The system can alert administrators by e-mail if inappropriate activity is taking place. L7 can monitor, log and store both IM and peer-to-peer activity, including content. Sessions and conversations can be monitored in real time and blocked, if warranted.
This precise level of control opens the door to overmanagement of user activity. However, if IM policies are clearly and openly communicated to all participants, the likelihood of inappropriate usage and the potential for micromanagement are reduced.
Akonix has included integrated antivirus support in L7 using Network Associates Inc.'s McAfee engine. Whenever users send or receive files, the files are scanned for viruses. We tried using IM to send contaminated files, but L7 and McAfee did not let them through. The ability to keep virus definitions and the L7 product itself up-to-date is integrated into the console, and the update processes functioned just fine during our tests.
The L7 solution also includes something called Enforcer, which validates connections to make certain they are legitimate. If a user tries to get around L7, the Enforcer blocks the connection and the user is not able to connect.
The Akonix solution can support up to 20,000 concurrent IM conversations per gateway. Agencies with quite a bit of IM activity during the workday may need to factor in the costs of additional L7 gateways. L7 can also be integrated with Check Point Software Technologies Ltd.'s FireWall-1 and Microsoft's Internet Security and Acceleration Server.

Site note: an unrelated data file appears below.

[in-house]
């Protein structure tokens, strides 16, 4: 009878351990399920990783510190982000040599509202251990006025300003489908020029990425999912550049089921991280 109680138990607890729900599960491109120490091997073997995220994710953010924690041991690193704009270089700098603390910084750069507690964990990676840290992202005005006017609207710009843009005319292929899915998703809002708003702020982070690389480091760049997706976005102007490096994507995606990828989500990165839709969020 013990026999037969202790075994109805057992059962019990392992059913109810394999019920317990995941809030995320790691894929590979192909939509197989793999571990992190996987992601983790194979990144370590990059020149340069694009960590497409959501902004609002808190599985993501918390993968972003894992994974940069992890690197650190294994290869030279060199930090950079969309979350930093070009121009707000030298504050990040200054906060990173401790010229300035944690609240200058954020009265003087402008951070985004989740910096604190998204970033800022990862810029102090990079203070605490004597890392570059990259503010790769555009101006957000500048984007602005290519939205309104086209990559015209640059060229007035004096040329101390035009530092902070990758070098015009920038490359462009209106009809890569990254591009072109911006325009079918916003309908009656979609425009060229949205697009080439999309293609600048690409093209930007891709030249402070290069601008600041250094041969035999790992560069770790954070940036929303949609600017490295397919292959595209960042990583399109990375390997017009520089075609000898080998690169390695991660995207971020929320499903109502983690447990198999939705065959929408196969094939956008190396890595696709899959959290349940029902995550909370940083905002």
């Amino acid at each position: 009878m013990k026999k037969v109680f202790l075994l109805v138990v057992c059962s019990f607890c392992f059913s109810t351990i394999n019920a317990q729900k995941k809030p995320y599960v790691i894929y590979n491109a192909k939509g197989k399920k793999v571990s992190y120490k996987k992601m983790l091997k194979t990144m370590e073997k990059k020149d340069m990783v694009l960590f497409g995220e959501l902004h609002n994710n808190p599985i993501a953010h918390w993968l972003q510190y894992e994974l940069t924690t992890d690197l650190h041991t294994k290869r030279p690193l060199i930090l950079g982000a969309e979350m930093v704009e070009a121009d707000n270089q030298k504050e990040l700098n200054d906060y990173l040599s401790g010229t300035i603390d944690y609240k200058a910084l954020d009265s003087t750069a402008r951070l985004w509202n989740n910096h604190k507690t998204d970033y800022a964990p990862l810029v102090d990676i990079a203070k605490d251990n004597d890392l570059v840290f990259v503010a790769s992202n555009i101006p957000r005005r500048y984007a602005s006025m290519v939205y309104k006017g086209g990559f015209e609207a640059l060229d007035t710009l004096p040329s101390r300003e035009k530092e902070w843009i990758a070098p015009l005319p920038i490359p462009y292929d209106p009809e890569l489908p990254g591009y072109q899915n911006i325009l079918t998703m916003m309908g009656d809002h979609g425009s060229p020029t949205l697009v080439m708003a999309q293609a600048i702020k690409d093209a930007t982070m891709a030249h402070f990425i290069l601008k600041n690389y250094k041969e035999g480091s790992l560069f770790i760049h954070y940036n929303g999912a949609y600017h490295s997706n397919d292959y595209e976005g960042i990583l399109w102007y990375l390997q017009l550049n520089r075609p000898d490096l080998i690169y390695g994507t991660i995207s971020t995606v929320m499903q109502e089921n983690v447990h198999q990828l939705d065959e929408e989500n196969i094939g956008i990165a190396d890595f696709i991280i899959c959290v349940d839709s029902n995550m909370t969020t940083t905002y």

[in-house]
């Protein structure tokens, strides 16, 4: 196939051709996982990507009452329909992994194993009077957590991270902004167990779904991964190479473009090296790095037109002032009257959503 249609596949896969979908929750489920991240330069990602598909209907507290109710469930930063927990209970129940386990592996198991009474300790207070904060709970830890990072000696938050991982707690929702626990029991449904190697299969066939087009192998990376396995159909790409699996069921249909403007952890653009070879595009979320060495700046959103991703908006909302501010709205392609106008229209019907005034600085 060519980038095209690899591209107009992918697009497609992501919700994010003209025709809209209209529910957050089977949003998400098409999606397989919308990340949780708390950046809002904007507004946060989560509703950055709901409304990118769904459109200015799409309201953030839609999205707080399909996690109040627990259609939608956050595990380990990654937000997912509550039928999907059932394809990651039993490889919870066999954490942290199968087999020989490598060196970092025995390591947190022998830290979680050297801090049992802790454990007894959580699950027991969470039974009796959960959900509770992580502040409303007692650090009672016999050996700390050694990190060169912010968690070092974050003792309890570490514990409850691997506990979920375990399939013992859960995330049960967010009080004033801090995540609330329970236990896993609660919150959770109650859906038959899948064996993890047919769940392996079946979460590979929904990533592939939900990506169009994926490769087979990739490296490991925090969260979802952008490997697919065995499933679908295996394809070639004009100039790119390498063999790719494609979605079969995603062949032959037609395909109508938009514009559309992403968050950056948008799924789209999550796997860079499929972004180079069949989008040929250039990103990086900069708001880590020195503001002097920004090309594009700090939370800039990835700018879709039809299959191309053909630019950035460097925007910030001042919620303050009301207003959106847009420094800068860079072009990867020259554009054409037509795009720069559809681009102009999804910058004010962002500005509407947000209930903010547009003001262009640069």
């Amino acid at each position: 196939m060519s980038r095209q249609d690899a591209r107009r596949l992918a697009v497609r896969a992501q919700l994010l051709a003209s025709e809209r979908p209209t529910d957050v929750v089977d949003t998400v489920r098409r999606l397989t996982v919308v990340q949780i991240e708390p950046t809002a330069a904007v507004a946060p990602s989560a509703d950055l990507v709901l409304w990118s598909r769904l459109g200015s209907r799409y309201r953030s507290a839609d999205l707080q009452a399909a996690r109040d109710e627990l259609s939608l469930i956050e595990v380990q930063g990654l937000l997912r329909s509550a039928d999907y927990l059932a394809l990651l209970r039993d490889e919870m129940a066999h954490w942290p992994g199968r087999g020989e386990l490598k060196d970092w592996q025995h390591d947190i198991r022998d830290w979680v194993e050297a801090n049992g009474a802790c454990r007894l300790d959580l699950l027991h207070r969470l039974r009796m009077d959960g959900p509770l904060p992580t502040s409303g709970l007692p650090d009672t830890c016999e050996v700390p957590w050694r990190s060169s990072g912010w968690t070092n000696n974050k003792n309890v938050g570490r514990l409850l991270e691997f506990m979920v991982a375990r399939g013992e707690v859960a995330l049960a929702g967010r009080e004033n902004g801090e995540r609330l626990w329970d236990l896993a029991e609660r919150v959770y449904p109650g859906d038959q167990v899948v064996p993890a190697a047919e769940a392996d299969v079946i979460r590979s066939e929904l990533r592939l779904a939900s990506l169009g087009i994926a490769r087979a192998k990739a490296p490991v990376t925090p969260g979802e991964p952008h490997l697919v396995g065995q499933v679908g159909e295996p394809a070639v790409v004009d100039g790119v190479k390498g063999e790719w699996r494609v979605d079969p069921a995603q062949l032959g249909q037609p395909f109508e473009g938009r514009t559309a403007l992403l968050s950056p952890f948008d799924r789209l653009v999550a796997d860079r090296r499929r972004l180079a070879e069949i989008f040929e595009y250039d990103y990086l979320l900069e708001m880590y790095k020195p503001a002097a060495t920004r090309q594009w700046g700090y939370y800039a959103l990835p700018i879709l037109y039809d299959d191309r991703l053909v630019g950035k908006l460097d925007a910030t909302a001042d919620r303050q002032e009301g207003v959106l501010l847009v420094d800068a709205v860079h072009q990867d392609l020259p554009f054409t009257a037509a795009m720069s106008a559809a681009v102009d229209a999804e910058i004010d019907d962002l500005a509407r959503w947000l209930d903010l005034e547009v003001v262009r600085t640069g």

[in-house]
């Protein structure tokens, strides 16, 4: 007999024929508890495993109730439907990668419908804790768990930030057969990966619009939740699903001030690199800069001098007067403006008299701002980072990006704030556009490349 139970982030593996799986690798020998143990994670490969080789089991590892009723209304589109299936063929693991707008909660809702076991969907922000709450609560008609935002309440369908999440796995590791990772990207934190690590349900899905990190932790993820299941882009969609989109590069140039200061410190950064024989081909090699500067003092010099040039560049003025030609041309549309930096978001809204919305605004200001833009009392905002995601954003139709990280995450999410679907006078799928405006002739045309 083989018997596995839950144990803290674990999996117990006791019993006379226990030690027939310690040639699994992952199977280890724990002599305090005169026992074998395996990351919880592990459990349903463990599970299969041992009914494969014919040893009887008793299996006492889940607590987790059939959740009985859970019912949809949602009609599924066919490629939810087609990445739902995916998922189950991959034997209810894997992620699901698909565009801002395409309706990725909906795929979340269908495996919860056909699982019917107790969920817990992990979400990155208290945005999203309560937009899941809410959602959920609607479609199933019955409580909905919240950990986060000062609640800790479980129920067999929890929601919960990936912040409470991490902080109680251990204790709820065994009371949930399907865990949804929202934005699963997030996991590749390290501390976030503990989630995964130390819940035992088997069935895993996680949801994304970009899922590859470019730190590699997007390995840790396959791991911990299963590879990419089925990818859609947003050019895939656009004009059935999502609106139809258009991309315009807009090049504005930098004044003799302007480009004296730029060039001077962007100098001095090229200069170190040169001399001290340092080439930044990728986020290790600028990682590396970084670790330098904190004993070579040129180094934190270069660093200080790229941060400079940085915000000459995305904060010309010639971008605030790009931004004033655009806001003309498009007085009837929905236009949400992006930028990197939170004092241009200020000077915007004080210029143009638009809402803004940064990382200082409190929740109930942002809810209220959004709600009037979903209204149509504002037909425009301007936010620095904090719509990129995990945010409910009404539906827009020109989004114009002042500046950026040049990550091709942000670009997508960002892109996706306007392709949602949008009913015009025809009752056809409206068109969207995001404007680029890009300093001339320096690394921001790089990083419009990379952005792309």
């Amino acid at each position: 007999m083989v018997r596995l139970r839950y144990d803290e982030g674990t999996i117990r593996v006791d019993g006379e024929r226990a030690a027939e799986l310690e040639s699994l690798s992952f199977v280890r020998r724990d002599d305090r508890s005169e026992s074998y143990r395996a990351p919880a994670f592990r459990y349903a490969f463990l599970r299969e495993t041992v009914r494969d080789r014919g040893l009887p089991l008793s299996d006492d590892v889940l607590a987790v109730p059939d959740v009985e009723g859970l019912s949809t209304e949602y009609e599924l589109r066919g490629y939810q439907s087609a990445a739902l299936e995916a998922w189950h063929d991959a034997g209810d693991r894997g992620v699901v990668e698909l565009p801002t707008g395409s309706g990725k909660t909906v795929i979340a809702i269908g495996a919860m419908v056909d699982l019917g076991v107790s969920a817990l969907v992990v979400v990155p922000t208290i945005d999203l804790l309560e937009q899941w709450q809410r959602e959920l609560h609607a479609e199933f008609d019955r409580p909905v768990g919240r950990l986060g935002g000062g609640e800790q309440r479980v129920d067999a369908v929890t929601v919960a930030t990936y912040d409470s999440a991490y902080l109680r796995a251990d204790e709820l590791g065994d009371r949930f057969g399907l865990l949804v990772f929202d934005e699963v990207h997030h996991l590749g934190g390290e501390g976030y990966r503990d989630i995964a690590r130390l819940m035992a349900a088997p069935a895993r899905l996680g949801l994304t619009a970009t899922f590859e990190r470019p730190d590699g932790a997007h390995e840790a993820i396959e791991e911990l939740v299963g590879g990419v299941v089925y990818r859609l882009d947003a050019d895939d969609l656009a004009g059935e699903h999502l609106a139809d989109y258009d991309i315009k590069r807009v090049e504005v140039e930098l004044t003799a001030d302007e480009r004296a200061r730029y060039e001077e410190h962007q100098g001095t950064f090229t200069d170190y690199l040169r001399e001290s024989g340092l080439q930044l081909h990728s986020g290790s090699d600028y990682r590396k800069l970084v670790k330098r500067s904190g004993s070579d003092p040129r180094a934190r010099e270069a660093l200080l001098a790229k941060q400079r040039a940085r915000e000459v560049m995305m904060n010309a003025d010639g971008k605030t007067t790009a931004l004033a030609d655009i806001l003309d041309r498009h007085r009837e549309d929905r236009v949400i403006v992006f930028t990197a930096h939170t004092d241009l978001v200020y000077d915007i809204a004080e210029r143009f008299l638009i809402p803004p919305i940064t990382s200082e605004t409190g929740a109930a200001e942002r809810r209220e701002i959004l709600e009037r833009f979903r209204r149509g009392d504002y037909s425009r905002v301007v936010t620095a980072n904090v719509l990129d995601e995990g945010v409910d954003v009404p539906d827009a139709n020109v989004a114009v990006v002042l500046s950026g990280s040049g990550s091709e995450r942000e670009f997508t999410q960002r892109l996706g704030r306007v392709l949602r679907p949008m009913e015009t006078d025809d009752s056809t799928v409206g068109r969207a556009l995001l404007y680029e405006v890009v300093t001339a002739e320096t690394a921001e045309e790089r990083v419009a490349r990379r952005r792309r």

Using the L7 Enterprise Reporter, we next created a series of reports to analyze the activity of our test users. The built-in report templates made it a snap to examine activity according to policy, user and IM service type, either as summaries or in more detailed form. We also found it easy to create our own report templates to generate custom reports.
FaceTime IM Auditor
Like the Akonix solution, FaceTime IM Auditor also proved easy to install and set up. Although IM Auditor requires Microsoft's SQL Server (as does Akonix), the FaceTime solution is implemented using Java technology that is deployed on the Apache Group's Jakarta platform.
FaceTime has done a good job of integrating Jakarta into IM Auditor — so good that administrators may not even realize that they are running a solution deployed on that platform.
With this type of setup, IM Auditor is easily accessible via a Web browser. We had no trouble accessing IM Auditor either on local systems or remotely, noting that with browser-based access, roaming administrators can easily reach IM Auditor no matter where they are in the agency or enterprise. We also found that IM Auditor access worked flawlessly regardless of whether we were using Microsoft's Internet Explorer, Opera Software ASA's Opera, Mozilla or a number of other browsers.
Given IM Auditor's architecture, expansion to multiple platforms would seem straightforward as long as additional database options were supported.